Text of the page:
Kenya's Churches have told the country's government to arrest the "masterminds" behind an outbreak of violence in the coastal town of Mombasa and the surrounding area following an attack on the town's Likoni Catholic Church on 22 August during which two people were killed.
More than 2000 people had taken shelter in the Likoni church compound on 13 August after a wave of violence broke out directed against "up-country" settlers from outside the region. The violence on 13 August cost the lives of nine police officers and at least 40 citizens who were either shot or slashed to death with machetes. The attackers have distributed pamphlets claiming they were fighting for self rule for the coastal region including Mombasa, and that "up-country people" should leave.
There is widespread speculation, however, that the killings and violence have been orchestrated by people in senior government circles in Nairobi and Mombasa to divert attention from a continuing debate about constitutional reform and to strengthen the position of the KANU ruling party in the region. Many of the new settlers in Mombasa support the opposition.
The Anglican bishop of Mombasa, the Rt Revd Julius Kalu, told ENI that the attackers who started the killings on 13 August "were a very organised group. It was not done by little people in the villages."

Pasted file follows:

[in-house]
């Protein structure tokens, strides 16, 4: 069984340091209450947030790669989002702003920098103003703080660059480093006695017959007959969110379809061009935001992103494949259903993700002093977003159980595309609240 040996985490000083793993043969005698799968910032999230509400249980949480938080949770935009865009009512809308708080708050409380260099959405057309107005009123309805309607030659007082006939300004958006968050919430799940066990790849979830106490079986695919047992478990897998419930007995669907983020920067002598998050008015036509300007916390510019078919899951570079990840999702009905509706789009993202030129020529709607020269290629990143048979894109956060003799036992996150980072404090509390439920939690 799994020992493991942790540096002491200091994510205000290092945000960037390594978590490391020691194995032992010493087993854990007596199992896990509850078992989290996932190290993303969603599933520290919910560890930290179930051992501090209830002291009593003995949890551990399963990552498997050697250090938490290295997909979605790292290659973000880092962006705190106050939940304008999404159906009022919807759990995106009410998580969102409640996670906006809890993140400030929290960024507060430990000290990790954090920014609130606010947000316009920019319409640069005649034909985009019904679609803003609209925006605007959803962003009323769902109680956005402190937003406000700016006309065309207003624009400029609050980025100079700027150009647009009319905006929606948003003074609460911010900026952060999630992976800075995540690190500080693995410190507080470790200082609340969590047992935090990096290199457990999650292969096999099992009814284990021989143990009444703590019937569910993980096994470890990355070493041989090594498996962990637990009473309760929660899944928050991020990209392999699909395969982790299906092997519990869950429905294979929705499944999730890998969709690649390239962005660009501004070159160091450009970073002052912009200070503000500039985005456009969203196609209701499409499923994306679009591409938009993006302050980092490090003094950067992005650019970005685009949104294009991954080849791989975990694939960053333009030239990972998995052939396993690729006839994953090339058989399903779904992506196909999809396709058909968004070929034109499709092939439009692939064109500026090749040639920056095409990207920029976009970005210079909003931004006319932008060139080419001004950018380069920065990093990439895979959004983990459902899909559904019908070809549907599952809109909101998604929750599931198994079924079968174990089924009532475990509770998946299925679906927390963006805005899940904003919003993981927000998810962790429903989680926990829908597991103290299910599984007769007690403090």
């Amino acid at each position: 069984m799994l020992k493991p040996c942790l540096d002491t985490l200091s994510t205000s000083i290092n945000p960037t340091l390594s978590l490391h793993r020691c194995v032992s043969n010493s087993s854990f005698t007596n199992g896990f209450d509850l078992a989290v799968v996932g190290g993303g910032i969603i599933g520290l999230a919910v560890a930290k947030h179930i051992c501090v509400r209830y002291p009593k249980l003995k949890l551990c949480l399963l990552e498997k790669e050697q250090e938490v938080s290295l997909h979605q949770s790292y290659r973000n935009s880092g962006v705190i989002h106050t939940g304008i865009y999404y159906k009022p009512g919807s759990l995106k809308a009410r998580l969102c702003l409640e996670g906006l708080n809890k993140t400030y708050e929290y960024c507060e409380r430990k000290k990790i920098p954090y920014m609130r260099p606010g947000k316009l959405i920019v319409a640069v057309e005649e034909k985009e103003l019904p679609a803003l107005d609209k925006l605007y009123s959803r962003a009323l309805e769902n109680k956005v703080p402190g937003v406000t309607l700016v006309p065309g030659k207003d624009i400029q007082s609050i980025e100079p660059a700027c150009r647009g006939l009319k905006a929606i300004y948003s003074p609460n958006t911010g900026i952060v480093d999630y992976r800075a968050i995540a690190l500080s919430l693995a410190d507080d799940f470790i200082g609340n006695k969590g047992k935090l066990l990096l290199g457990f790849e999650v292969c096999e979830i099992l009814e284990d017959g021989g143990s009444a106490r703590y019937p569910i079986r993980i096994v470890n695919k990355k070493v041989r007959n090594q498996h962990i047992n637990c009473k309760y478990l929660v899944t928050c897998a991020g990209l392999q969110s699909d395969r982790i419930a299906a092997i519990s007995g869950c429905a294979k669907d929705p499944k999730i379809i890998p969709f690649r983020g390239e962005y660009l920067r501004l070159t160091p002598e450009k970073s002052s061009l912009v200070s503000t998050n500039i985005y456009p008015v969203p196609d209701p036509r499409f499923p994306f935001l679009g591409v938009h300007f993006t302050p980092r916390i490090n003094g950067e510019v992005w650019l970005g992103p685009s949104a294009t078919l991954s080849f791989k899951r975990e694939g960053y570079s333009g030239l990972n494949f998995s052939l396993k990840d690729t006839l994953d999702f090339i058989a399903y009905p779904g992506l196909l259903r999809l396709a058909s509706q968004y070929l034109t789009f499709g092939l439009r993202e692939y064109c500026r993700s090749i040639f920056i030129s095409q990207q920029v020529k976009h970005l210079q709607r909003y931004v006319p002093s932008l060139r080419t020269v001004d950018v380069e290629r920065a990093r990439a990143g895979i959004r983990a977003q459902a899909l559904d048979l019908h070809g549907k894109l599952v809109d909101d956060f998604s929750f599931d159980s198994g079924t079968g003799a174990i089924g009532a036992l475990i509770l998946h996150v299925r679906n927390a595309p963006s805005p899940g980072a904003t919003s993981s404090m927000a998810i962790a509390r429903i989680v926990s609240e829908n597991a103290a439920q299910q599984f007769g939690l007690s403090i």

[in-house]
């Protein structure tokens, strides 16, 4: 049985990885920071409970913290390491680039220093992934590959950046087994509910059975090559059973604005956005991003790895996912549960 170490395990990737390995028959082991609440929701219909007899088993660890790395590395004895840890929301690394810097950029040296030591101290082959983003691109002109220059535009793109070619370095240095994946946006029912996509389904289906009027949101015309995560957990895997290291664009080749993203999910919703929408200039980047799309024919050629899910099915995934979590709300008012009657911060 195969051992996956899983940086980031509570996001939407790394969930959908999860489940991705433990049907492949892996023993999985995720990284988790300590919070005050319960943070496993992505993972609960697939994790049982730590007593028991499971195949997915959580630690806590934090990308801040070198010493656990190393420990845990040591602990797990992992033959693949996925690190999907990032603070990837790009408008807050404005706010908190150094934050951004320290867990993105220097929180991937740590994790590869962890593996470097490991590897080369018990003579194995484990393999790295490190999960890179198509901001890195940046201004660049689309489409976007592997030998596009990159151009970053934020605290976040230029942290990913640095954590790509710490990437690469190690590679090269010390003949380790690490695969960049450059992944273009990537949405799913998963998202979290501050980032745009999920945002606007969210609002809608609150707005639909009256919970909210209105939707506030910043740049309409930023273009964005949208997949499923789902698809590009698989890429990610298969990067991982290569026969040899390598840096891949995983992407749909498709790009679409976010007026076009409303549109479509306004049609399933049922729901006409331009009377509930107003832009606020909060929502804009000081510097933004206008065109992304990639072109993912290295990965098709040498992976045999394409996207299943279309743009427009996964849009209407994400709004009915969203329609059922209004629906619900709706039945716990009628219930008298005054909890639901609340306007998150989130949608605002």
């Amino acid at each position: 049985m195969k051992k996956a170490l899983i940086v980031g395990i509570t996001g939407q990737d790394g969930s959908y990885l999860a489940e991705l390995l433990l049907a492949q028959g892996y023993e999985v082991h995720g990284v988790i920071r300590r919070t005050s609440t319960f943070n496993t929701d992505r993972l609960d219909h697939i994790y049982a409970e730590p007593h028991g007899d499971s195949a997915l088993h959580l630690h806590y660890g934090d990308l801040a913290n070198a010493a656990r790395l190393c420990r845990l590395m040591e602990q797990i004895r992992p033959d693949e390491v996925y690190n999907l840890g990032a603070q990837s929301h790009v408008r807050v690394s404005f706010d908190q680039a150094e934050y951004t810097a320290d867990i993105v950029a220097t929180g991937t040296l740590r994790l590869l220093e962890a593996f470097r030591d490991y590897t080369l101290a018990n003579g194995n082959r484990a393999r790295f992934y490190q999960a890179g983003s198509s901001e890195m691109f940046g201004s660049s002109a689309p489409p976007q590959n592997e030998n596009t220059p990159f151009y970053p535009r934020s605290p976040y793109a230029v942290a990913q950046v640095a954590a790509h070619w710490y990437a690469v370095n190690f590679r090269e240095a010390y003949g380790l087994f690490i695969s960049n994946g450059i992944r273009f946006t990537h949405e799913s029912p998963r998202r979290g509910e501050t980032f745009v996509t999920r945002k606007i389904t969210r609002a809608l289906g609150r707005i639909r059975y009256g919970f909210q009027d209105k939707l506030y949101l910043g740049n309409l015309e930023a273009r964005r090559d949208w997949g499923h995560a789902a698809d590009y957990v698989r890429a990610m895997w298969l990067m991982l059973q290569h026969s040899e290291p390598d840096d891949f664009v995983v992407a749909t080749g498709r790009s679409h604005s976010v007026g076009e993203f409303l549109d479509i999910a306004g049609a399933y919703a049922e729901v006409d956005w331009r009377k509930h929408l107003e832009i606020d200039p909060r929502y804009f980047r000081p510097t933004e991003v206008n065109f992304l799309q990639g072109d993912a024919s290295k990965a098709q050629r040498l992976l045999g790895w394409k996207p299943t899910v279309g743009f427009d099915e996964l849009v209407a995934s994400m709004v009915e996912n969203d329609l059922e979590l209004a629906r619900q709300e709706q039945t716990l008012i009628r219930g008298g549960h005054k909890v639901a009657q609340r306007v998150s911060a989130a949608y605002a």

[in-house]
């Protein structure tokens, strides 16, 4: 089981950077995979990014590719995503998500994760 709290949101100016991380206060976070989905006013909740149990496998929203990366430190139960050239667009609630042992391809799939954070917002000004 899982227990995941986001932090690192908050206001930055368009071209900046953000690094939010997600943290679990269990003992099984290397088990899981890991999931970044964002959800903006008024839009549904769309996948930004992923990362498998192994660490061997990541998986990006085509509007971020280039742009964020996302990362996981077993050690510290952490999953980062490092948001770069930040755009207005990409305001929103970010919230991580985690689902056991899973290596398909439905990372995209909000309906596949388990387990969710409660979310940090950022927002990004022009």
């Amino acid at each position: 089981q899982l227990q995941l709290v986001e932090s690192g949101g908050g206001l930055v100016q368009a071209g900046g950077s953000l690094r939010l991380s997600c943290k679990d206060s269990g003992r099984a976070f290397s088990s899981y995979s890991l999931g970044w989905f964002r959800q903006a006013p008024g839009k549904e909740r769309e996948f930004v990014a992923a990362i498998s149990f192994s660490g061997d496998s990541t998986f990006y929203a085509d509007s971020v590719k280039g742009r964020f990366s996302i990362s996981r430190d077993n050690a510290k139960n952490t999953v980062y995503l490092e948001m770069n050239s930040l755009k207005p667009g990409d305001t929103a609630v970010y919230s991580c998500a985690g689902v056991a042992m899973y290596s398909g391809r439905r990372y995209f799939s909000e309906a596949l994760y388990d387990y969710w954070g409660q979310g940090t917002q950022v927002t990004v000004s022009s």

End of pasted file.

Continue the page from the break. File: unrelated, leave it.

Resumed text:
Stating that the government had both the duty and the capacity to stamp out the deadly violence in the tourist resort, the Roman Catholic coadjutor bishop of Nairobi, Ndingi Mwana'a Nzeki said: "I cannot believe that Kenya's respected intelligence services were not aware of what was going to happen and its aftermath."
Referring indirectly to associates of the country's president, Daniel arap Moi, whose names had been mentioned in parliament as being behind the deaths, the bishop said: "Once many people consistently start pointing at you as a thief there is something - either you are a thief or a friend of the thief."
The government has also been criticised by Mutava Musyimi, secretary general of the National Council of Churches of Kenya (NCCK). Unless the attacks stopped, Musyimi said, "the churches would be constrained to conclude the government was unwilling to act decisively".
The attackers at the Likoni church escaped even though they had indicated in advance that they would attack the church.
Both Bishop Kalu and his Roman Catholic counterpart, John Njenga, had complained before the attack on the Catholic church that a government official - the District Officer for Likoni - had told the refugees in the church compound to leave the church grounds or be thrown out. Bishop Kalu told ENI: "We made it very clear to the District Officer the people had nowhere else to go."